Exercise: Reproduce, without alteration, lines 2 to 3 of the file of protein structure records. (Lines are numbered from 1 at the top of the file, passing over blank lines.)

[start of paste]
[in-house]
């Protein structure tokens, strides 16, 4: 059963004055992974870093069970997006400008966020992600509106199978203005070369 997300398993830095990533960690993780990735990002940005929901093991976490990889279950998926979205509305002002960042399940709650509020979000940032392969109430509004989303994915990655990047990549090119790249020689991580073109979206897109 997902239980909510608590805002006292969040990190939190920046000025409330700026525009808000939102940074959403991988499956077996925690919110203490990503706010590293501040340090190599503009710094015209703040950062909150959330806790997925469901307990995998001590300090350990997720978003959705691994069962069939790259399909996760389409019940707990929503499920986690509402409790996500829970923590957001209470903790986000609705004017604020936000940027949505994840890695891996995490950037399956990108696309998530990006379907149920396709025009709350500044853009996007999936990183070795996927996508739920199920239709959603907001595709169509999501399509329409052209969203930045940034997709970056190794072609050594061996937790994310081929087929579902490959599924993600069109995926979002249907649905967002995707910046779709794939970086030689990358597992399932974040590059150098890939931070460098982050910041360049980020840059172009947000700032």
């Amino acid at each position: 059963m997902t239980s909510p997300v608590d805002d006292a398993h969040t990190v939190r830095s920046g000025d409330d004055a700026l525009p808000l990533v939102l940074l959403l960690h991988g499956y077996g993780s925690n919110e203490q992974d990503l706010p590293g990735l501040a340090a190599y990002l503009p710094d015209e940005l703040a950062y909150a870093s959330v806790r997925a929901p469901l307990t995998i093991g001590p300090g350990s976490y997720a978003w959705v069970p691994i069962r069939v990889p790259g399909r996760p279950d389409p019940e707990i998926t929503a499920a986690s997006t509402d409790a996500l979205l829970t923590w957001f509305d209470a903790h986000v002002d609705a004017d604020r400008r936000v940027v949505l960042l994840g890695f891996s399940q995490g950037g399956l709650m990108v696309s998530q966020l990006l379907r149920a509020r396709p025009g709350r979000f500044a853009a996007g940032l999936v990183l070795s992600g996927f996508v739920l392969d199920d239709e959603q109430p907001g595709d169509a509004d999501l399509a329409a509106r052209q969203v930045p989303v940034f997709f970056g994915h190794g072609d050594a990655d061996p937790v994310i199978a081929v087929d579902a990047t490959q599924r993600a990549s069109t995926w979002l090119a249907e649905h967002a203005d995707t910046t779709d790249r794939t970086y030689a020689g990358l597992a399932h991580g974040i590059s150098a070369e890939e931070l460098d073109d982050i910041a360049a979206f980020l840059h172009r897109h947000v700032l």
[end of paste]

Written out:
């Protein structure tokens, strides 16, 4: 059963004055992974870093069970997006400008966020992600509106199978203005070369 997300398993830095990533960690993780990735990002940005929901093991976490990889279950998926979205509305002002960042399940709650509020979000940032392969109430509004989303994915990655990047990549090119790249020689991580073109979206897109 997902239980909510608590805002006292969040990190939190920046000025409330700026525009808000939102940074959403991988499956077996925690919110203490990503706010590293501040340090190599503009710094015209703040950062909150959330806790997925469901307990995998001590300090350990997720978003959705691994069962069939790259399909996760389409019940707990929503499920986690509402409790996500829970923590957001209470903790986000609705004017604020936000940027949505994840890695891996995490950037399956990108696309998530990006379907149920396709025009709350500044853009996007999936990183070795996927996508739920199920239709959603907001595709169509999501399509329409052209969203930045940034997709970056190794072609050594061996937790994310081929087929579902490959599924993600069109995926979002249907649905967002995707910046779709794939970086030689990358597992399932974040590059150098890939931070460098982050910041360049980020840059172009947000700032």
């Amino acid at each position: 059963m997902t239980s909510p997300v608590d805002d006292a398993h969040t990190v939190r830095s920046g000025d409330d004055a700026l525009p808000l990533v939102l940074l959403l960690h991988g499956y077996g993780s925690n919110e203490q992974d990503l706010p590293g990735l501040a340090a190599y990002l503009p710094d015209e940005l703040a950062y909150a870093s959330v806790r997925a929901p469901l307990t995998i093991g001590p300090g350990s976490y997720a978003w959705v069970p691994i069962r069939v990889p790259g399909r996760p279950d389409p019940e707990i998926t929503a499920a986690s997006t509402d409790a996500l979205l829970t923590w957001f509305d209470a903790h986000v002002d609705a004017d604020r400008r936000v940027v949505l960042l994840g890695f891996s399940q995490g950037g399956l709650m990108v696309s998530q966020l990006l379907r149920a509020r396709p025009g709350r979000f500044a853009a996007g940032l999936v990183l070795s992600g996927f996508v739920l392969d199920d239709e959603q109430p907001g595709d169509a509004d999501l399509a329409a509106r052209q969203v930045p989303v940034f997709f970056g994915h190794g072609d050594a990655d061996p937790v994310i199978a081929v087929d579902a990047t490959q599924r993600a990549s069109t995926w979002l090119a249907e649905h967002a203005d995707t910046t779709d790249r794939t970086y030689a020689g990358l597992a399932h991580g974040i590059s150098a070369e890939e931070l460098d073109d982050i910041a360049a979206f980020l840059h172009r897109h947000v700032l």